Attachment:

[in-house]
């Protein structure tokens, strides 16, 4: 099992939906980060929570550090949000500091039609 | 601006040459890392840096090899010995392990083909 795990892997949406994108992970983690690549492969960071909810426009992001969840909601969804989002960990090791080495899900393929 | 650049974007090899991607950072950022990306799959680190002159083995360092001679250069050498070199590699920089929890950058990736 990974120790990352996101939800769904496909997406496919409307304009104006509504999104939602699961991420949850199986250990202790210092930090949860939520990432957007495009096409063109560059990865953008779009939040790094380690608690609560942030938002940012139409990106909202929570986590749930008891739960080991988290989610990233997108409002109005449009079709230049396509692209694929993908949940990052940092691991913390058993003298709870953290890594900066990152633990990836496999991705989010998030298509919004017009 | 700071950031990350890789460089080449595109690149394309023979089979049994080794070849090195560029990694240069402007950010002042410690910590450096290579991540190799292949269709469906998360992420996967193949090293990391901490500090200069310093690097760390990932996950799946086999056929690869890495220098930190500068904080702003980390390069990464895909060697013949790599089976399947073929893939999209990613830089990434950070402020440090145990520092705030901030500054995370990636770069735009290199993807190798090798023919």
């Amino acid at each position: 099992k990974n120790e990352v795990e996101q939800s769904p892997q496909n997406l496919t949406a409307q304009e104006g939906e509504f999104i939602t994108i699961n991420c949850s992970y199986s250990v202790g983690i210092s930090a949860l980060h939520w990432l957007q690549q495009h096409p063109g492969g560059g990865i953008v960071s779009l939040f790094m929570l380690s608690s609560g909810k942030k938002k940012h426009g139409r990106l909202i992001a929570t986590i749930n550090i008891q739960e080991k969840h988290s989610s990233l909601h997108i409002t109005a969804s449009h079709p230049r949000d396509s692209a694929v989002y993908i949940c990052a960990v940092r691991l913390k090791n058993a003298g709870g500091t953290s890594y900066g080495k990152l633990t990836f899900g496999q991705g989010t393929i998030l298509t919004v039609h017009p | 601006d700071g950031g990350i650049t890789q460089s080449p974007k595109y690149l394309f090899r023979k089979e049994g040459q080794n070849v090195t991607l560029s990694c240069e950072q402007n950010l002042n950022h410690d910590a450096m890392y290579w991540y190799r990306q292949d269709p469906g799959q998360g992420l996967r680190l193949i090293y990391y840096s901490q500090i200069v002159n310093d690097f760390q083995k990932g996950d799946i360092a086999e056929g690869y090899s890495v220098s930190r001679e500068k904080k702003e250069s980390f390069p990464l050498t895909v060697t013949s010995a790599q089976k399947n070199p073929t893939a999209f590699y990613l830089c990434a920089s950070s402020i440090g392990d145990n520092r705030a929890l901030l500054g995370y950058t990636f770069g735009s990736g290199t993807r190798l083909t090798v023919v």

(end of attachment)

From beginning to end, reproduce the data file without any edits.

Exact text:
[in-house]
């Protein structure tokens, strides 16, 4: 099992939906980060929570550090949000500091039609 | 601006040459890392840096090899010995392990083909 795990892997949406994108992970983690690549492969960071909810426009992001969840909601969804989002960990090791080495899900393929 | 650049974007090899991607950072950022990306799959680190002159083995360092001679250069050498070199590699920089929890950058990736 990974120790990352996101939800769904496909997406496919409307304009104006509504999104939602699961991420949850199986250990202790210092930090949860939520990432957007495009096409063109560059990865953008779009939040790094380690608690609560942030938002940012139409990106909202929570986590749930008891739960080991988290989610990233997108409002109005449009079709230049396509692209694929993908949940990052940092691991913390058993003298709870953290890594900066990152633990990836496999991705989010998030298509919004017009 | 700071950031990350890789460089080449595109690149394309023979089979049994080794070849090195560029990694240069402007950010002042410690910590450096290579991540190799292949269709469906998360992420996967193949090293990391901490500090200069310093690097760390990932996950799946086999056929690869890495220098930190500068904080702003980390390069990464895909060697013949790599089976399947073929893939999209990613830089990434950070402020440090145990520092705030901030500054995370990636770069735009290199993807190798090798023919």
């Amino acid at each position: 099992k990974n120790e990352v795990e996101q939800s769904p892997q496909n997406l496919t949406a409307q304009e104006g939906e509504f999104i939602t994108i699961n991420c949850s992970y199986s250990v202790g983690i210092s930090a949860l980060h939520w990432l957007q690549q495009h096409p063109g492969g560059g990865i953008v960071s779009l939040f790094m929570l380690s608690s609560g909810k942030k938002k940012h426009g139409r990106l909202i992001a929570t986590i749930n550090i008891q739960e080991k969840h988290s989610s990233l909601h997108i409002t109005a969804s449009h079709p230049r949000d396509s692209a694929v989002y993908i949940c990052a960990v940092r691991l913390k090791n058993a003298g709870g500091t953290s890594y900066g080495k990152l633990t990836f899900g496999q991705g989010t393929i998030l298509t919004v039609h017009p | 601006d700071g950031g990350i650049t890789q460089s080449p974007k595109y690149l394309f090899r023979k089979e049994g040459q080794n070849v090195t991607l560029s990694c240069e950072q402007n950010l002042n950022h410690d910590a450096m890392y290579w991540y190799r990306q292949d269709p469906g799959q998360g992420l996967r680190l193949i090293y990391y840096s901490q500090i200069v002159n310093d690097f760390q083995k990932g996950d799946i360092a086999e056929g690869y090899s890495v220098s930190r001679e500068k904080k702003e250069s980390f390069p990464l050498t895909v060697t013949s010995a790599q089976k399947n070199p073929t893939a999209f590699y990613l830089c990434a920089s950070s402020i440090g392990d145990n520092r705030a929890l901030l500054g995370y950058t990636f770069g735009s990736g290199t993807r190798l083909t090798v023919v």